Speaking of the British dominance, Lockwood was gracious in defeat. “Credit to them, they held strong and had what it took to hold us off,” Lockwood said. “We were beaten by a better crew today and congratulations to GB for the win. I think both crews were throwing down at the halfway mark and it takes a toll on us, and on them to cover our push, that’s why we started with 400 metres to go, but they held us off and then jumped ahead in the last 250 metres,” admitted Lockwood.
Post-race the crew huddled together, where Dunkley-Smith said they reminded each other about their achievement, rather than their disappointment of not winning gold.
Above: the Silver medal winning crew
The lack of preparation with the late entry of our women's eight showed. Given their lack of competitiveness at the front end of the field, the crew raced superbly to make the best opportunities of issues with other crews. Alas, no racing issues were experienced by the other crews and they raced to form.
Above: The Women's Eight after the repechage
Arms Shoulders Men's Scull
Rowing Australia reported this race as follows. Erik Horrie is “over the moon” to have secured a second straight silver medal, in the AS men’s single sculls at the Rio Paralympics rowing regatta. The 36-year-old was one of the pre-race favourites, having won the past three world championships. But he couldn’t keep pace with Ukraine’s Roman Polianskyi, who steadily increased his lead throughout the 1000m race to finish three seconds ahead of the Australian, in a new Paralympic best time.
“Every athlete comes to a Paralympic Games chasing a gold medal,” Horrie reflected. “But to come away with any medal, it’s unbelievable, especially with the talent of all the athletes I went up against today. It’s just a privilege to be able to be on that podium.”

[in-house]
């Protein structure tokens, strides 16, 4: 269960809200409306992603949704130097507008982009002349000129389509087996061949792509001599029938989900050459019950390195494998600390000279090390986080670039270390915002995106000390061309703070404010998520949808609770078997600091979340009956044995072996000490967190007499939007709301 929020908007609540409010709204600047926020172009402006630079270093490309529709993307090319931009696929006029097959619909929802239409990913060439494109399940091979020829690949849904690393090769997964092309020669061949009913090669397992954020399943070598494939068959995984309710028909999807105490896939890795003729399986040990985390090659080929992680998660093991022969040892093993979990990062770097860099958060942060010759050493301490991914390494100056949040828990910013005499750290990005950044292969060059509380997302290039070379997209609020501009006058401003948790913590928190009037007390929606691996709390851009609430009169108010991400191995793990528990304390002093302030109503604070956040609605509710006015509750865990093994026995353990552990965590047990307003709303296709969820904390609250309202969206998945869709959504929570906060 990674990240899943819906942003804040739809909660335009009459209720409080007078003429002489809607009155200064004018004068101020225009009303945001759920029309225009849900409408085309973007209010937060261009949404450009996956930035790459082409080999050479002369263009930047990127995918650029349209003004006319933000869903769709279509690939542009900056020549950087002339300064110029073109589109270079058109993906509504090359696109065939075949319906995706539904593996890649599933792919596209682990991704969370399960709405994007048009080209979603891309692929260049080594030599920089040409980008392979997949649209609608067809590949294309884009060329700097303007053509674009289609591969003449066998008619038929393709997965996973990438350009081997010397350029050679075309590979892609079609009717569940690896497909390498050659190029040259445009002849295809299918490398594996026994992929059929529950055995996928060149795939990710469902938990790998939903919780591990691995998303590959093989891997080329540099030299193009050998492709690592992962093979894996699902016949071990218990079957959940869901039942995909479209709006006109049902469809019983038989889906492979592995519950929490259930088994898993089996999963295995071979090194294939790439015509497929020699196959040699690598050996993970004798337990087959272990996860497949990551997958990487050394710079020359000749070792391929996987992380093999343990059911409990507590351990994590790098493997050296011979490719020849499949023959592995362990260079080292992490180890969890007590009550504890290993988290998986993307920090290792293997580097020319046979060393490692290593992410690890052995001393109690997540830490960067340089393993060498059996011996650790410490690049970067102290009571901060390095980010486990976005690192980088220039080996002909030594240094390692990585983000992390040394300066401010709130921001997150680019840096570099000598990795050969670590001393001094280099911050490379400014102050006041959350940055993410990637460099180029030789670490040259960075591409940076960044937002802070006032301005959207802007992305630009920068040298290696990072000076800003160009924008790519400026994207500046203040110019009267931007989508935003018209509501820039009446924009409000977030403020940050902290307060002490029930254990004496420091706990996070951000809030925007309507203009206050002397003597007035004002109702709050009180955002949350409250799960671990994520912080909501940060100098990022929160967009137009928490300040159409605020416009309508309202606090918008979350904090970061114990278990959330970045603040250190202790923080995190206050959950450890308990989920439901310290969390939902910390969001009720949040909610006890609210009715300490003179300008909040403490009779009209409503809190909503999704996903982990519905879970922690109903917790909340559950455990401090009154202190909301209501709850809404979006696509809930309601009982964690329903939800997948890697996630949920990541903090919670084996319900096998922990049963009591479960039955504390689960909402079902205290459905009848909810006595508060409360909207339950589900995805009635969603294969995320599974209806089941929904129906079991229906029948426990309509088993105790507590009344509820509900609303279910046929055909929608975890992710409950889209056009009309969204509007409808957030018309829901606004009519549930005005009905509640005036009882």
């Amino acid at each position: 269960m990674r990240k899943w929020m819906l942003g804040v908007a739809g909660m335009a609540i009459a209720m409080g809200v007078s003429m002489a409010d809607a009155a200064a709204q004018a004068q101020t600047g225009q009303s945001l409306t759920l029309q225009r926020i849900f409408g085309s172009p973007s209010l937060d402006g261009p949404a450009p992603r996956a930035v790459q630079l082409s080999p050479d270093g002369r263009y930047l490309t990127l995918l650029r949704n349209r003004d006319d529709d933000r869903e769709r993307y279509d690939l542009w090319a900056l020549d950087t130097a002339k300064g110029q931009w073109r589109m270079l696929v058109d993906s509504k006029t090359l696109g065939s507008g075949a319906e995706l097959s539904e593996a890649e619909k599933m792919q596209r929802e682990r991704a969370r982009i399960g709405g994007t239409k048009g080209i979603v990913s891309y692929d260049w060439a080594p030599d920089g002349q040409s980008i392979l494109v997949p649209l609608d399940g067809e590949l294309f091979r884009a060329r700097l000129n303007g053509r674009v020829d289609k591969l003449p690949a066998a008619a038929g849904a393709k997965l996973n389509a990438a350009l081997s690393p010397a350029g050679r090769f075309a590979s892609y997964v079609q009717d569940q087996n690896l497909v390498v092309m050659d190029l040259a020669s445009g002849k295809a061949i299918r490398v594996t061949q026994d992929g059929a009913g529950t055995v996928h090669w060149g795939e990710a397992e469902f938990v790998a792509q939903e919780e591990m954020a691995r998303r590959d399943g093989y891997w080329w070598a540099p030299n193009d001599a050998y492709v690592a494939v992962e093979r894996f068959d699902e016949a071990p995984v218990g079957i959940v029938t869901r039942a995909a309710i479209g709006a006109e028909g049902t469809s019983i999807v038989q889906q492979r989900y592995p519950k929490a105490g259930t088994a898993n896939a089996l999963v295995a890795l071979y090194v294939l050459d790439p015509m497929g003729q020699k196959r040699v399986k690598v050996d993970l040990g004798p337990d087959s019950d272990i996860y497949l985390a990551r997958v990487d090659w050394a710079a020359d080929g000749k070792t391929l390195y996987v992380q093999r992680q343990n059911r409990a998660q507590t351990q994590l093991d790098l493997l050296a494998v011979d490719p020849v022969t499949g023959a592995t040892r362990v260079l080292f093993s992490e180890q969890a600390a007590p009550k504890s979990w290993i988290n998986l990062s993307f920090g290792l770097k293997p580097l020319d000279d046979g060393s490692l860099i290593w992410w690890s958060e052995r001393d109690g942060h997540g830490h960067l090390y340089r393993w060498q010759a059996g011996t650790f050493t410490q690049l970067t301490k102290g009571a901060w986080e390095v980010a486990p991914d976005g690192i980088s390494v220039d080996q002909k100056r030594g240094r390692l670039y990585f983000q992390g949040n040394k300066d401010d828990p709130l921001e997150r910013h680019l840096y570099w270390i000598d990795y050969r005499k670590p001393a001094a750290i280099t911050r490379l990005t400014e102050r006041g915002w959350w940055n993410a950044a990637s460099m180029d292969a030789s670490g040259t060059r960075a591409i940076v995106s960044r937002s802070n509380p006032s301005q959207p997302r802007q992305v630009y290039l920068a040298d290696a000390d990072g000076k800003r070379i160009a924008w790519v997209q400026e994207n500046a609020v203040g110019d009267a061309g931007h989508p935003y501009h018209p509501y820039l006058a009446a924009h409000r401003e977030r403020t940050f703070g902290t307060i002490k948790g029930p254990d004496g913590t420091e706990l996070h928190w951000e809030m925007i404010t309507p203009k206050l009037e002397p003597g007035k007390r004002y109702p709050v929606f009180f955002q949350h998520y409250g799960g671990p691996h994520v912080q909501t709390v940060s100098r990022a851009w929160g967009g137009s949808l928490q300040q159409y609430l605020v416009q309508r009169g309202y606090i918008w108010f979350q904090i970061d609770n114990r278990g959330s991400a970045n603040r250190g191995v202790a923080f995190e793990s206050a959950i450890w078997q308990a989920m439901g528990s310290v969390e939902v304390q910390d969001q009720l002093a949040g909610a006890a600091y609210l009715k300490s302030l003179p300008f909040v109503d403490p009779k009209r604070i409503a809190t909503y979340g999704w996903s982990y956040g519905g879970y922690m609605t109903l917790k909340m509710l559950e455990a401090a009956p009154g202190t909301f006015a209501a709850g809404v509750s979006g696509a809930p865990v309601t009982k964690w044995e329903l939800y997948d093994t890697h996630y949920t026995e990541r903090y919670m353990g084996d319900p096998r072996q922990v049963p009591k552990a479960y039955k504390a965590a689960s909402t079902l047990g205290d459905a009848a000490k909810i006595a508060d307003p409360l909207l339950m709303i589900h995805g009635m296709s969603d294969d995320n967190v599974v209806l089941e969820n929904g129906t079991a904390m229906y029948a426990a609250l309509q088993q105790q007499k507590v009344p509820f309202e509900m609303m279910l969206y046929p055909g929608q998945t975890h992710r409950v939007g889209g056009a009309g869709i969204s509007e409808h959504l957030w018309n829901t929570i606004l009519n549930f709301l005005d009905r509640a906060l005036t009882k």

Eric Horrie celebrates on the podium - photo Paraympics
Trunk and Arms Mixed Double Scull
Rowing Australia reported as follows. Australia’s LTA mixed coxed four of Kate Murdoch, Brock Ingram, Jeremy McGrath, Davinia Lefroy and cox Jo Burnand completed their first Games with victory in the B-final. The crew embraced the experience, with Ingram turning to Murdoch after the race, saying “Kate, we’re Paralympians!”
“I didn’t quite know what to expect but it’s been amazing,” said Lefroy. “It’s great to have family here, it was really uplifting coming down the end, I could actually hear the roar. It was really exciting and very powerful.”
And Ingram warned that they’re just getting started, “this crew’s literally been together 6 months, so imagine what we could do in four years.”
Legs Trunk and Arms Mixed Coxed Four
Rowing Australia reported as followsAfter the disappointment of missing the A-final in the TA mixed double sculls, three time world champions Kathryn Ross and Gavin Bellis took second spot behind Brazil in the B-final.
It was a bittersweet end to what’s been an incredibly challenging regatta for the duo, who admitted they didn’t know what went wrong. “As for heart and spirit, we had that on 110%,” Ross said. “It’s an absolute privilege to be here with Gav and finish this journey with him as best as we could, it’s a really proud moment. We’ve dedicated our lives to rowing the last four years, we’ve sacrificed everything that we possibly could, family, friends, everything.”
“We weren’t good enough at this regatta and where it counted which is heartbreaking,” Bellis said. “In the last four and a half years I’ve been away from my wife and kids for two years to give it everything I had, so this is as much for all our family and friends and supporters as it is for us. We couldn’t have done any more.”
Despite their obvious hurt, they were still incredibly gracious, heaping praise on the host nation.